- When your other senses are impaired, such as low visibility (fog or nighttime) or it’s very cold (fingers are getting numb).
Is Wearing Earbuds Legal When Cycling?
In most states, it is legal to wear earbuds while biking, but in some states, you can only wear one earbud. Other states prohibit the use of earphones and headphones for drivers and bicyclists.
It is important to note that distracted driving and distracted biking are usually considered very similar under the law. If you cause an accident because you were distracted on your bike, it may be the same as causing an accident in your car.
You might be at fault even when a car hits you if you have earbuds on. Wearing earbuds implies you’re are listening to music and that they may be distracting you.
Some states consider a bicycle the same as any other motorized vehicle on the road. So, if car drivers can wear earphones while driving, then bikes can too. If they can’t wear earphones while driving, you can’t wear earphones while on your bike.
If you are caught wearing earbuds and it is against the law, you may get a ticket and need to pay a fine. If you are in an accident, “you may be found to be liable for negligence even if the other person was also negligent.” (bicyclelaw.com)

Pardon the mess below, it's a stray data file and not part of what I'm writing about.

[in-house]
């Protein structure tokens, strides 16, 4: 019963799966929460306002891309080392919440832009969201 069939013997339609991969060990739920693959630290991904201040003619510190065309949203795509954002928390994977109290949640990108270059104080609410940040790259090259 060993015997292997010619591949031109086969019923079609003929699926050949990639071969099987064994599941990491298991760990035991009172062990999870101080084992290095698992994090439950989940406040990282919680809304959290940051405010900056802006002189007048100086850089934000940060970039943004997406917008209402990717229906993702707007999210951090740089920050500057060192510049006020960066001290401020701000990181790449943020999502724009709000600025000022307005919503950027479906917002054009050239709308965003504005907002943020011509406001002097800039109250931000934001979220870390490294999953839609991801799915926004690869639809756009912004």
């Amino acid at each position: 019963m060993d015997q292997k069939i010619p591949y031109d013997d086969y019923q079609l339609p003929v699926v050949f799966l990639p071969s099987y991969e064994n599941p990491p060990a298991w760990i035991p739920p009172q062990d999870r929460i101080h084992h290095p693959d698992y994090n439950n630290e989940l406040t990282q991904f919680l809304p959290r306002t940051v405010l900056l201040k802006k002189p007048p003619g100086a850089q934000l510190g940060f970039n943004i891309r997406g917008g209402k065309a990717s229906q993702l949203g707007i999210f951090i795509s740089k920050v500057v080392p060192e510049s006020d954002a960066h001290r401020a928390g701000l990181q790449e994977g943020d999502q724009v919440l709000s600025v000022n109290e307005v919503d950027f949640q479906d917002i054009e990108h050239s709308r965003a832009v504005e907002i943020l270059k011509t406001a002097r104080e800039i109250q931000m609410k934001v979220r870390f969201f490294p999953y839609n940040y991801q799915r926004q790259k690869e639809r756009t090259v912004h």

This map shows the laws for each state regarding the use of earbuds while using your bike. I included the laws for cars as well to help clarify what the differences are and which state applies the law to both bikers and motor vehicles.
When it comes to the law, wearing earbuds may be left up to a judge to decide whether it violated the law, even if the state has no specific laws prohibiting their use. If I was found distracted by having earbuds then I would likely have a judgment ruling against me if I had an accident.
(Some of the choices I made when making this map were my own interpretations based on articles I read. Such as where I read that in Georgia, drivers can’t use earphones if they impair hearing (drivinglaws.aaa.com) and that bicycles are considered the same as cars under the law. (georgiabikes.org) So in Georgia, I decided to mark that using earbuds in both cars or bikes is not legal.)
The advice I would follow when considering riding a bike with headphones is, not to do it if it is unsafe at all. I would avoid using headphones or earbuds in the city and avoid using them if the law says I can’t.
For children, I would suggest not wearing earbuds until they are adults. Children can be more distracted. less coordinated, and less experienced while riding on the road. They need the guidance of adults to help them make the most responsible decisions while using their bikes.
Biking with earbuds is sometimes safe, and other times not very safe. If we consider the time and place of our bike ride, we can better make safe decisions about when to use earbuds or not.
Becoming an experienced rider before we wear earbuds helps us better navigate roads and traffic situations. Later we can use earbuds if the situation is safe and if it is legal in our state. This will help us stay safer as we ride on many different types of roads and traffic conditions.